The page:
Liquid and Steam Burns Can Be Prevented
(SANDUSKY) — There is a growing concern among first responders and the medical community over the increased incidents of liquid and steam burns, also known as scald burns. Each year, over 450,000 injuries occur in the United States due to severe skin burns, with young children and older adults most at-risk. Between 2007 and 2013, the proportion of burn center admissions due to scald burns increased from 29.8% to 33.7% nationwide.
A new education effort being launched across the country by the National Scald Prevention Campaign, and locally by McKenzie Health System, focuses on ways to avoid liquid and steam burn accidents. “It can happen in a flash with a splash,” is the theme of the campaign designed to remind parents and caregivers that it only takes one quick mistake to have long-term injuries. An overwhelming 84% majority of scald burns occur in the home. In children less than five years of age, the in-home injury rate increases to 95%, according to the American Burn Association’s 2014 National Burn Repository.
If you think liquid and steam are not dangerous- think again. It only takes 2 seconds of exposure to 148°F/64°C water to cause a burn serious enough to require surgery. Every minute, someone in the United States sustains a burn injury severe enough to require treatment.
Centers for Disease Control and Prevention estimates, each day, over 300 children are seen in emergency rooms and 2 children die from burn injuries.
The most common factors that contribute to scald burn injuries in children are:
–Lack thereof or inadequate supervision, such as: distracted, substance-impaired, or sleeping caregivers; use of a sibling or immature sitter; infrequent observation; neglect; etc.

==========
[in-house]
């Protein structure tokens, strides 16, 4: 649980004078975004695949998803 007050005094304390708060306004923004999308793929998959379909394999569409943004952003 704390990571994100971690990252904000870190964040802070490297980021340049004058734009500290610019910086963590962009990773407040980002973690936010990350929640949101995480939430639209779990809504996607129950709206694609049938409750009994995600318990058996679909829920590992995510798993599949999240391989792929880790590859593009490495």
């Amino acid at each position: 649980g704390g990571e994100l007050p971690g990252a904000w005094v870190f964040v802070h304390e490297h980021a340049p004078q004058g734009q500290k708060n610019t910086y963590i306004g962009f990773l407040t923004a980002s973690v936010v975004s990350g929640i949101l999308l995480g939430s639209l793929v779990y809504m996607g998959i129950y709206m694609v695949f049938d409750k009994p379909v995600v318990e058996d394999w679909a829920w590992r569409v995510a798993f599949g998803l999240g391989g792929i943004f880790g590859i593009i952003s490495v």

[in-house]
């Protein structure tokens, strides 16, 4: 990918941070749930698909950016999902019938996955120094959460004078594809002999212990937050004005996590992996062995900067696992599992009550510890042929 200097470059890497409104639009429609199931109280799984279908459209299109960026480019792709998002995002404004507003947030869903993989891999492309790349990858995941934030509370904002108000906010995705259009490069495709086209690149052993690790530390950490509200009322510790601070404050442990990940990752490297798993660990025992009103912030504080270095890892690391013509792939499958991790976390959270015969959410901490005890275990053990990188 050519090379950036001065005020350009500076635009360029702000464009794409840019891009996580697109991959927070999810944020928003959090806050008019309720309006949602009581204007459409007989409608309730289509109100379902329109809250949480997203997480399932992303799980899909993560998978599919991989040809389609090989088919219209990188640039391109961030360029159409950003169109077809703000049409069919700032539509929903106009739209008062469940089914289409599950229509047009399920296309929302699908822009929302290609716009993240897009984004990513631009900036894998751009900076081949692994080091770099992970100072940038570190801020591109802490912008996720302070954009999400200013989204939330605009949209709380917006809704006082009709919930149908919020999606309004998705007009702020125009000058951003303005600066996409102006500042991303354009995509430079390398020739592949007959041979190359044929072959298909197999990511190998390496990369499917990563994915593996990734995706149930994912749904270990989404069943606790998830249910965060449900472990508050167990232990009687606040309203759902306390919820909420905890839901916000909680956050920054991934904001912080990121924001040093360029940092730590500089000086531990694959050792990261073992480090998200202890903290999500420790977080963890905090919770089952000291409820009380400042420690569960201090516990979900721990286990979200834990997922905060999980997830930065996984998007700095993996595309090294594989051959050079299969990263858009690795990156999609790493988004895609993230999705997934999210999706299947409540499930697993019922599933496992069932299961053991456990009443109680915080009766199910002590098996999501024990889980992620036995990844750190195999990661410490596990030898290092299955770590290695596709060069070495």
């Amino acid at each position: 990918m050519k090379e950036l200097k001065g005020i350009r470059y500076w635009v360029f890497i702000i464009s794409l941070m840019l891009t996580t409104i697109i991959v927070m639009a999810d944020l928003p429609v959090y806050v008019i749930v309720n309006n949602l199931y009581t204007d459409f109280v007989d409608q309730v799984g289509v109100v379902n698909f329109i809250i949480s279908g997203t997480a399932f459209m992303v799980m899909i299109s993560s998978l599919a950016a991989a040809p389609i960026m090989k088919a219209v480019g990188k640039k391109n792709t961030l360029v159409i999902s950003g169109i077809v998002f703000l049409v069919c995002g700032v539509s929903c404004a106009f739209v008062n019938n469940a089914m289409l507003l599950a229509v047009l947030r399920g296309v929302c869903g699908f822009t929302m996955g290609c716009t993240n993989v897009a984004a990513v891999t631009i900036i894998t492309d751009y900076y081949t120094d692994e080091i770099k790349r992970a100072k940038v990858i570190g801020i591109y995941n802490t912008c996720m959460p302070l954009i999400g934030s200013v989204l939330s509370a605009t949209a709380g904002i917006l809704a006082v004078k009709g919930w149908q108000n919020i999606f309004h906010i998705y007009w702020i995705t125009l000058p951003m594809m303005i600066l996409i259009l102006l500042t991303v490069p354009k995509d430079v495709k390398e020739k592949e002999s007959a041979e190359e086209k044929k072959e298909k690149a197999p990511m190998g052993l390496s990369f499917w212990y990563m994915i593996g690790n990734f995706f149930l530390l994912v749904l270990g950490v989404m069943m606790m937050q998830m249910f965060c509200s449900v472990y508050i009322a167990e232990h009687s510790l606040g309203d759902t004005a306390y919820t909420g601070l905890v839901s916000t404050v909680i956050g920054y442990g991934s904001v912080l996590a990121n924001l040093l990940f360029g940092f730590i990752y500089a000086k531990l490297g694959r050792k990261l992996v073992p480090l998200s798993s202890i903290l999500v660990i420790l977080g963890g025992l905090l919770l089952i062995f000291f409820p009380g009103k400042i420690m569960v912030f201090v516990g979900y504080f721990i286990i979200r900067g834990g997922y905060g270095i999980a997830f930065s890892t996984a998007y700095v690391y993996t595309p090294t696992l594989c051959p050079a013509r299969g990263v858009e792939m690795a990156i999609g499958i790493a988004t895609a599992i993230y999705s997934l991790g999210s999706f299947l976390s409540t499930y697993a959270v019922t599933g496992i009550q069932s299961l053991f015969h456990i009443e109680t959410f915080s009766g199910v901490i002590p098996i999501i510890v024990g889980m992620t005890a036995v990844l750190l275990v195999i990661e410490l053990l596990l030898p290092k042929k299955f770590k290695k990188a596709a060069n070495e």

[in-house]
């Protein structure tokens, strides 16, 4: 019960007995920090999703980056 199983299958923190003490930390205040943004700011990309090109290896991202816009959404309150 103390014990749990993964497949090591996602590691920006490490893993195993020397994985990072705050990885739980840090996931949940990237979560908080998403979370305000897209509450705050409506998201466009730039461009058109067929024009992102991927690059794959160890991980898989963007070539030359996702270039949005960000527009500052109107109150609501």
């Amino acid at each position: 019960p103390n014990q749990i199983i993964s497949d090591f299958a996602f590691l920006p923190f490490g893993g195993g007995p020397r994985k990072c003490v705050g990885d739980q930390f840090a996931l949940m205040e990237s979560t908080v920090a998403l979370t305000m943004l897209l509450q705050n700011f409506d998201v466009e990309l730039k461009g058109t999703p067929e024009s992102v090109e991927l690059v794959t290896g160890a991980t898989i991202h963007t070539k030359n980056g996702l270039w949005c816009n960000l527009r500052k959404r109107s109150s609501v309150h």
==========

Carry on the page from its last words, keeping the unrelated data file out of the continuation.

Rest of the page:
–The caregiver does not perceive danger, and therefore protective measures are not implemented. Caregivers may be ignorant of potential burn-causing hazards in the environment and/or be inexperienced in anticipating potentially dangerous situations, such as: leaving hot beverages within a child’s reach, not checking bath water temperatures, carrying hot liquids/food while holding a child, etc.
–Responsibility given to a child above their developmental ability, such as: bathing or caring for a younger sibling, cooking or using a microwave at a young age, etc.
–Abuse, such as intentional injuries from pouring onto or submerging into hot water.
To prevent severe steam burns from occurring in your household, follow these tips:
–Set your water heater at 120 degrees F/48 degrees C or just below the medium setting.
–Use a thermometer to test the water coming out of your bath water tap.
–Run your hand through bath water to test for hot spots.
–Use back burners and turn pot handles toward the back of the stove so children cannot pull them down.
–Use oven mitts when cooking or handling hot food and drinks.
–Stir and test food cooked in the microwave before serving. Open heated containers away from you from back to front.
–Keep children away from the stove when cooking by using a safety gate for younger children and marking with tape a 3-foot “no-kid zone” for older children.
–Keep hot drinks away from the edge of tables and counters and avoid using tablecloths and placemats.
–Use a “travel mug” with a tight-fitting lid for all hot drinks.
–Never hold or carry a child while you have a hot drink in your hand.
For more information visit: http://www.flashsplash.org